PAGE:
"Tap To Play" NFC Tags Give MiSTer FPGA A Physical Link Between Software And Hardware 1
Image: @Bedroom_Ninja

Anyone who has dabbled in the world of emulation will know that it's something of a double-edged sword. Yes, you can have entire libraries of games at your fingertips, but sometimes, too much choice can be a headache; how many times have you fired up an emulator only to spend more time scrolling through lists of ROMs than actually playing something?

The lack of physical media when it comes to emulation is a problem, not just because it drowns us in choice, but also because it detaches you from the games you want to play – hence the fact that even today, people still love collecting original carts and discs purely to have a tangible, physical object to reach for when they fancy a gaming session.

Thankfully, a MiSTer FPGA developer has come up with an ingenious solution to this quandary, and it uses Near-Field Communication (NFC) technology to mimic the act of loading up physical media on your MiSTer.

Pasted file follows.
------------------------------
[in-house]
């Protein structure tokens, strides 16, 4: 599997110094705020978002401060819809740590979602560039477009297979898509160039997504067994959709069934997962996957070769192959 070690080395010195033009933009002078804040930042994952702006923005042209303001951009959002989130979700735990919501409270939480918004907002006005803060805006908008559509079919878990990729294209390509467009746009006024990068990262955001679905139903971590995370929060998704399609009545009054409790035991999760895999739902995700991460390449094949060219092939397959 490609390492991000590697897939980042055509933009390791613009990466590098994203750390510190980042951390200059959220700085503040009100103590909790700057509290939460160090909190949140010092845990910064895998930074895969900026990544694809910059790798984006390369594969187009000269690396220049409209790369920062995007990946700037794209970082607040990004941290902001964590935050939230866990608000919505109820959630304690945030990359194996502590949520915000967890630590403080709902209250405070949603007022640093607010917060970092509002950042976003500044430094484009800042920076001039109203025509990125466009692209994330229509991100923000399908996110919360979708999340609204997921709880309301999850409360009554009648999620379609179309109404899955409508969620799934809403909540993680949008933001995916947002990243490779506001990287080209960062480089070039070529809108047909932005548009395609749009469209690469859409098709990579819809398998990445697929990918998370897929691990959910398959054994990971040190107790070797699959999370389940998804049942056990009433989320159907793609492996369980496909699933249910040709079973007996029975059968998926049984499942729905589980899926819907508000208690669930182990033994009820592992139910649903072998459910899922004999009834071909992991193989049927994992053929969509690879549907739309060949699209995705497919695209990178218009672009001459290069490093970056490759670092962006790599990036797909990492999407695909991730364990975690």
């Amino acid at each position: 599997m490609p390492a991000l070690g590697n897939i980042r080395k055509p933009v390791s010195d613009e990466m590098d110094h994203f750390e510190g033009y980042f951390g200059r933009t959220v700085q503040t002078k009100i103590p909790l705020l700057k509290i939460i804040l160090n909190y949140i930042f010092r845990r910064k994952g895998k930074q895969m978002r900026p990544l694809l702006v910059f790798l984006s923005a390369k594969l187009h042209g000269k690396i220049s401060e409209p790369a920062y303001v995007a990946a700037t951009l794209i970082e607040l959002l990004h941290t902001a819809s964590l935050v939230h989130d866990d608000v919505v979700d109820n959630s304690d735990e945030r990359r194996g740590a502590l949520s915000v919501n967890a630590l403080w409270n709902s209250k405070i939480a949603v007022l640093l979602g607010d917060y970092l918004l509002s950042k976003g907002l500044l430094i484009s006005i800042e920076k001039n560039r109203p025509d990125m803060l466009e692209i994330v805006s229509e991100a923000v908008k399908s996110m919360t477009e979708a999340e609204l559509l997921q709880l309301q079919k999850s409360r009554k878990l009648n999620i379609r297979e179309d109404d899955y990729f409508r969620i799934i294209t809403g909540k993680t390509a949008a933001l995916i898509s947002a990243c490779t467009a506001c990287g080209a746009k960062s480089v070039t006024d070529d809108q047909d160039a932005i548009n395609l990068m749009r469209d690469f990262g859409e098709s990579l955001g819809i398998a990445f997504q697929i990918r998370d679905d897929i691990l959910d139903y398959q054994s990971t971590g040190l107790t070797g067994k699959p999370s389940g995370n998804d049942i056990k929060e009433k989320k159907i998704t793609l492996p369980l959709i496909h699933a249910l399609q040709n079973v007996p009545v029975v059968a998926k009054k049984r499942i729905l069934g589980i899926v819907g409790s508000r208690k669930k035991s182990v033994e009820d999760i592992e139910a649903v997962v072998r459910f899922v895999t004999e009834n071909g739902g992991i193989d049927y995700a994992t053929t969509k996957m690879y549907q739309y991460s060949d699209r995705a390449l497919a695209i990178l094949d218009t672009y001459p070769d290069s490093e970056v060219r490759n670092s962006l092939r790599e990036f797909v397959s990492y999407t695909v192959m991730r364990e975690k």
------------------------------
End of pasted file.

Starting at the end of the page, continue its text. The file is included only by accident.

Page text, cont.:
As highlighted by this excellent piece on The Verge, developer Wizzo has created a script for MiSTer which allows you to use NFC cards and tags to boot up certain titles automatically. You'll need to install a script on your MiSTer, as well as a phone with NFC capabilities and a USB NFC reader. Oh, and some NFC cards or tags, of course.

Once you've set up pathways for various games (you can also create a tag that randomly selects a game for a particular system), just tapping it on the NFC reader connected to your MiSTer will launch that game – which not only saves time but also gives the whole process an 'old school' feel.

In fact, some people have even gone as far as to place NFC tags inside their game boxes and cartridges so they can still get the feeling of pulling a title off the shelf and playing it on the MiSTer.

Furthermore, it's possible to get stickers to place on your NFC cards, making them look even more authentic. To us, this seems like the ideal way to link software with FPGA hardware – which, as we know, already gives the closest possible experience to the real thing without actually being the real thing.

[source theverge.com]